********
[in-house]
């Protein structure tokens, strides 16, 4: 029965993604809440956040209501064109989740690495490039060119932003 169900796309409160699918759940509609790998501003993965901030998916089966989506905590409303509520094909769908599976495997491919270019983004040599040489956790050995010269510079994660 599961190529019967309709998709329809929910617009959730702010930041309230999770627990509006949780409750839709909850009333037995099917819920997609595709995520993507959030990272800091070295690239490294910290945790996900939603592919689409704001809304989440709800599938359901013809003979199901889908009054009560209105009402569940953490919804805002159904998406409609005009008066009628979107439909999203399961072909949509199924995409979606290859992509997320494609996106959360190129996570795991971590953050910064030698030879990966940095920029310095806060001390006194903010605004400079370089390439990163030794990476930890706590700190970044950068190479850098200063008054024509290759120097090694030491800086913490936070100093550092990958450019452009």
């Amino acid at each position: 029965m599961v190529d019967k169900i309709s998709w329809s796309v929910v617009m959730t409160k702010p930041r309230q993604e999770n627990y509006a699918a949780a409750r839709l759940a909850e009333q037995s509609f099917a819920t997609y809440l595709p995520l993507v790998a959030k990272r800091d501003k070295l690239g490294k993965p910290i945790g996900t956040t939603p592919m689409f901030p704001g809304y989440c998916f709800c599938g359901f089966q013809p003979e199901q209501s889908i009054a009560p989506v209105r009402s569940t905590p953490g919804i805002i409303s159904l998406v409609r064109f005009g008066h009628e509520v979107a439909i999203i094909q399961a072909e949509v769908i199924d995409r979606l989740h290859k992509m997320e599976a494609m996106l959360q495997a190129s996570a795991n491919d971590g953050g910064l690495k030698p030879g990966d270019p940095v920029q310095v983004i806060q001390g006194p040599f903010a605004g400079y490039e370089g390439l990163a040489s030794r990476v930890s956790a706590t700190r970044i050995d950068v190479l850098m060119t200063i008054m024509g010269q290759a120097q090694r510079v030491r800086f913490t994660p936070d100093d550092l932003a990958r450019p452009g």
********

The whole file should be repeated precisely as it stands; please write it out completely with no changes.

[in-house]
């Protein structure tokens, strides 16, 4: 029965993604809440956040209501064109989740690495490039060119932003 169900796309409160699918759940509609790998501003993965901030998916089966989506905590409303509520094909769908599976495997491919270019983004040599040489956790050995010269510079994660 599961190529019967309709998709329809929910617009959730702010930041309230999770627990509006949780409750839709909850009333037995099917819920997609595709995520993507959030990272800091070295690239490294910290945790996900939603592919689409704001809304989440709800599938359901013809003979199901889908009054009560209105009402569940953490919804805002159904998406409609005009008066009628979107439909999203399961072909949509199924995409979606290859992509997320494609996106959360190129996570795991971590953050910064030698030879990966940095920029310095806060001390006194903010605004400079370089390439990163030794990476930890706590700190970044950068190479850098200063008054024509290759120097090694030491800086913490936070100093550092990958450019452009």
């Amino acid at each position: 029965m599961v190529d019967k169900i309709s998709w329809s796309v929910v617009m959730t409160k702010p930041r309230q993604e999770n627990y509006a699918a949780a409750r839709l759940a909850e009333q037995s509609f099917a819920t997609y809440l595709p995520l993507v790998a959030k990272r800091d501003k070295l690239g490294k993965p910290i945790g996900t956040t939603p592919m689409f901030p704001g809304y989440c998916f709800c599938g359901f089966q013809p003979e199901q209501s889908i009054a009560p989506v209105r009402s569940t905590p953490g919804i805002i409303s159904l998406v409609r064109f005009g008066h009628e509520v979107a439909i999203i094909q399961a072909e949509v769908i199924d995409r979606l989740h290859k992509m997320e599976a494609m996106l959360q495997a190129s996570a795991n491919d971590g953050g910064l690495k030698p030879g990966d270019p940095v920029q310095v983004i806060q001390g006194p040599f903010a605004g400079y490039e370089g390439l990163a040489s030794r990476v930890s956790a706590t700190r970044i050995d950068v190479l850098m060119t200063i008054m024509g010269q290759a120097q090694r510079v030491r800086f913490t994660p936070d100093d550092l932003a990958r450019p452009g």